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      • Dom ,you are blaming everyone else but the people causing the killings. A very common Muslim trait I find. Blame the west, blame Israel, Blame Christians, blame, blame, lame.

        I originally said responsibility!

        Is that too hard to accept, that Islam should do something to reduce radicalisation, that they should clean up the mess that is ISIS?

        Common sense! Not so common when face with a gun to your head by a muslim or a beheading.

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      • You asked me a question I answered it Alexie.

        All this has been prophesied and a lot of the blame is with Muslims turning away from God, That is the root of the problem.

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      • Alexie:

        “…blaming everyone else but the people causing the killings. A very common Muslim trait I find.”

        I suppose, using this kind of logic, I could form a view about Christians based on the contributions to this site of PG, davinci and yourself. Bigotry, religious intolerance, hypocrisy, racism and stereotyping – are these Christian traits?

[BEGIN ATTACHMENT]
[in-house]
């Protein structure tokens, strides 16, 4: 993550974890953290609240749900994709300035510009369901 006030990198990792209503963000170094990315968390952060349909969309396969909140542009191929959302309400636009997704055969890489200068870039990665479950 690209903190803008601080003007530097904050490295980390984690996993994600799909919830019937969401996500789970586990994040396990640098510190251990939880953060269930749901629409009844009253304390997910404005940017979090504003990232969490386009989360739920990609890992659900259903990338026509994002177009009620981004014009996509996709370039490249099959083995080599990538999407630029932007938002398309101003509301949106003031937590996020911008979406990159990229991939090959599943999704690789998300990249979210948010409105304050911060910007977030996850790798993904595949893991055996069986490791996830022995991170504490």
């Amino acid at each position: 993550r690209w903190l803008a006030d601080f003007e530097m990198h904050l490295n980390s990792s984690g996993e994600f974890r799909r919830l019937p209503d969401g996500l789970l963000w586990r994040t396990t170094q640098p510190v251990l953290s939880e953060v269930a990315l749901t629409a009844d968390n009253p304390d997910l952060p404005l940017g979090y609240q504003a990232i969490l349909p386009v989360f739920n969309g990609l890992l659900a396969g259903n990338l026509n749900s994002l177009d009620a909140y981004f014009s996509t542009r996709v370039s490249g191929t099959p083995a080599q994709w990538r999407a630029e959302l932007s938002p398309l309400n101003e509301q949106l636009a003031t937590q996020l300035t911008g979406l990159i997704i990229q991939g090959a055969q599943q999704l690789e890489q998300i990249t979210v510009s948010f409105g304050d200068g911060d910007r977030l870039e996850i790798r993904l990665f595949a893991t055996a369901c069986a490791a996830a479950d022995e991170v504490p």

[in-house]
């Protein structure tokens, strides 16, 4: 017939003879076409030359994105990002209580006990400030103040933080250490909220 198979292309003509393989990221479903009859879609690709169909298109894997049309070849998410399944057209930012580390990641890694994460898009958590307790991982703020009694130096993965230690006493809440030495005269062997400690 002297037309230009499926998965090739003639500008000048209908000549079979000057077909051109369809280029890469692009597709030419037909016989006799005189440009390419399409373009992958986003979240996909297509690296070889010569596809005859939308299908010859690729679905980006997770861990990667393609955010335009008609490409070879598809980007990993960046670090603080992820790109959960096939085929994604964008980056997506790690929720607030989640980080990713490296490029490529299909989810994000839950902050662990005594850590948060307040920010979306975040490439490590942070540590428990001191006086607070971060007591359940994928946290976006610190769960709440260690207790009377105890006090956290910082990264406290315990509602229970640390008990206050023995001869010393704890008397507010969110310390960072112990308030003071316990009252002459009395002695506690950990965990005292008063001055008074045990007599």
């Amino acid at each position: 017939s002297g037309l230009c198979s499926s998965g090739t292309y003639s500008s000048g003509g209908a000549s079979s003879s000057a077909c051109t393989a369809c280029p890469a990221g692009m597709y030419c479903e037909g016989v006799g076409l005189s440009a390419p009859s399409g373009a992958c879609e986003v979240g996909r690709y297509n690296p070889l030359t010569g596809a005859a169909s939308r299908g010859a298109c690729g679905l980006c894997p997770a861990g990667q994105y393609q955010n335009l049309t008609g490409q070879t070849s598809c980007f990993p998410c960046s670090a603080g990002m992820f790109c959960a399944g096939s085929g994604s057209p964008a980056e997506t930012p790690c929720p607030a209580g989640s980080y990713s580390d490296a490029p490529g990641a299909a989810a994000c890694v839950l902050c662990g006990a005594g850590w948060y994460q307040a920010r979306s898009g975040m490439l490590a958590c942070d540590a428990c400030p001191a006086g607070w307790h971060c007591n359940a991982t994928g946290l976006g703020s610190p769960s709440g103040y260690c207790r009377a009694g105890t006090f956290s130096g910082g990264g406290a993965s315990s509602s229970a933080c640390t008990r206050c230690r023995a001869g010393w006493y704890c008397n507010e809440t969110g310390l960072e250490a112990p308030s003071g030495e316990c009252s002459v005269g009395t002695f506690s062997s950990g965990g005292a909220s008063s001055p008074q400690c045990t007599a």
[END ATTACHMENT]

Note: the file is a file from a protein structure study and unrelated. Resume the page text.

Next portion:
“I originally said responsibility!”

        Dom isn’t responsible for the actions of Muslims in France just because you say so. Just as Byran (for example) isn’t responsible for what you or PG say on this blog.

        “Is that too hard to accept, that Islam should do something to reduce radicalisation, that they should clean up the mess that is ISIS?”

        What should “Islam” do? Who’s “they”? What specific thing do you want Dom to “do”? In your responses, PG and yourself  have chosen not to deal with the points of substance raised by Dom and Bryan and instead given us your meaningless opinions on “Muslim traits”. I note you ignored comments by the former ASIO head about mainstream Muslims being central to combating extremism and condemnation of the acts in Paris by Muslim leaders in Australia and overseas. Of course you ignored these, it just doesn’t fit with your preconceived narrative does it?

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      • “Is that too hard to accept, that Islam should do something to reduce radicalisation, that they should clean up the mess that is ISIS?”